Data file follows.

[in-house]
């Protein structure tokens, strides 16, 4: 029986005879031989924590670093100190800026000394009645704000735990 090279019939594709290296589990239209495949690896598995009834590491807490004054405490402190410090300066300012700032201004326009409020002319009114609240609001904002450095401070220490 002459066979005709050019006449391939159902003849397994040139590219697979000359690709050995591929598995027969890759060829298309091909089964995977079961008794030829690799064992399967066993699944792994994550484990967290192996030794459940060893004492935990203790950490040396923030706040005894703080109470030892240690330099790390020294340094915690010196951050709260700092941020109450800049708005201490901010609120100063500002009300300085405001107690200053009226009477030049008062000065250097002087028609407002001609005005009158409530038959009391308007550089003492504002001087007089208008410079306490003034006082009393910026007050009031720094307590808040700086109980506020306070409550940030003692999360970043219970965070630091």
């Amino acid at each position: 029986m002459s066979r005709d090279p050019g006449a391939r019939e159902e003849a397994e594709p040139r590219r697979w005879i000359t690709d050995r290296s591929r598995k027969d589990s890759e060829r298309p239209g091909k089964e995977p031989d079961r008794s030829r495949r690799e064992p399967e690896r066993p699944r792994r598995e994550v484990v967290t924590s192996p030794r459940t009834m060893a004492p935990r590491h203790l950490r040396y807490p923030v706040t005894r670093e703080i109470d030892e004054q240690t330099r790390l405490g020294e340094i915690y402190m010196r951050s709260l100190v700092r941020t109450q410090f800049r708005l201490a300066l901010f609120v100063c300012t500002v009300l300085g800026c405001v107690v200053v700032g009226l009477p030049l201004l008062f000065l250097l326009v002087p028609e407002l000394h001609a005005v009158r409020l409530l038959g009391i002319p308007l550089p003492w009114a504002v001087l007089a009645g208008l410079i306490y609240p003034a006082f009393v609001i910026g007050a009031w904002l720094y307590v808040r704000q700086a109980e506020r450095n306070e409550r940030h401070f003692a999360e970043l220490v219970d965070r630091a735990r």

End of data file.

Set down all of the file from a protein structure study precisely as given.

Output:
[in-house]
């Protein structure tokens, strides 16, 4: 029986005879031989924590670093100190800026000394009645704000735990 090279019939594709290296589990239209495949690896598995009834590491807490004054405490402190410090300066300012700032201004326009409020002319009114609240609001904002450095401070220490 002459066979005709050019006449391939159902003849397994040139590219697979000359690709050995591929598995027969890759060829298309091909089964995977079961008794030829690799064992399967066993699944792994994550484990967290192996030794459940060893004492935990203790950490040396923030706040005894703080109470030892240690330099790390020294340094915690010196951050709260700092941020109450800049708005201490901010609120100063500002009300300085405001107690200053009226009477030049008062000065250097002087028609407002001609005005009158409530038959009391308007550089003492504002001087007089208008410079306490003034006082009393910026007050009031720094307590808040700086109980506020306070409550940030003692999360970043219970965070630091």
């Amino acid at each position: 029986m002459s066979r005709d090279p050019g006449a391939r019939e159902e003849a397994e594709p040139r590219r697979w005879i000359t690709d050995r290296s591929r598995k027969d589990s890759e060829r298309p239209g091909k089964e995977p031989d079961r008794s030829r495949r690799e064992p399967e690896r066993p699944r792994r598995e994550v484990v967290t924590s192996p030794r459940t009834m060893a004492p935990r590491h203790l950490r040396y807490p923030v706040t005894r670093e703080i109470d030892e004054q240690t330099r790390l405490g020294e340094i915690y402190m010196r951050s709260l100190v700092r941020t109450q410090f800049r708005l201490a300066l901010f609120v100063c300012t500002v009300l300085g800026c405001v107690v200053v700032g009226l009477p030049l201004l008062f000065l250097l326009v002087p028609e407002l000394h001609a005005v009158r409020l409530l038959g009391i002319p308007l550089p003492w009114a504002v001087l007089a009645g208008l410079i306490y609240p003034a006082f009393v609001i910026g007050a009031w904002l720094y307590v808040r704000q700086a109980e506020r450095n306070e409550r940030h401070f003692a999360e970043l220490v219970d965070r630091a735990r």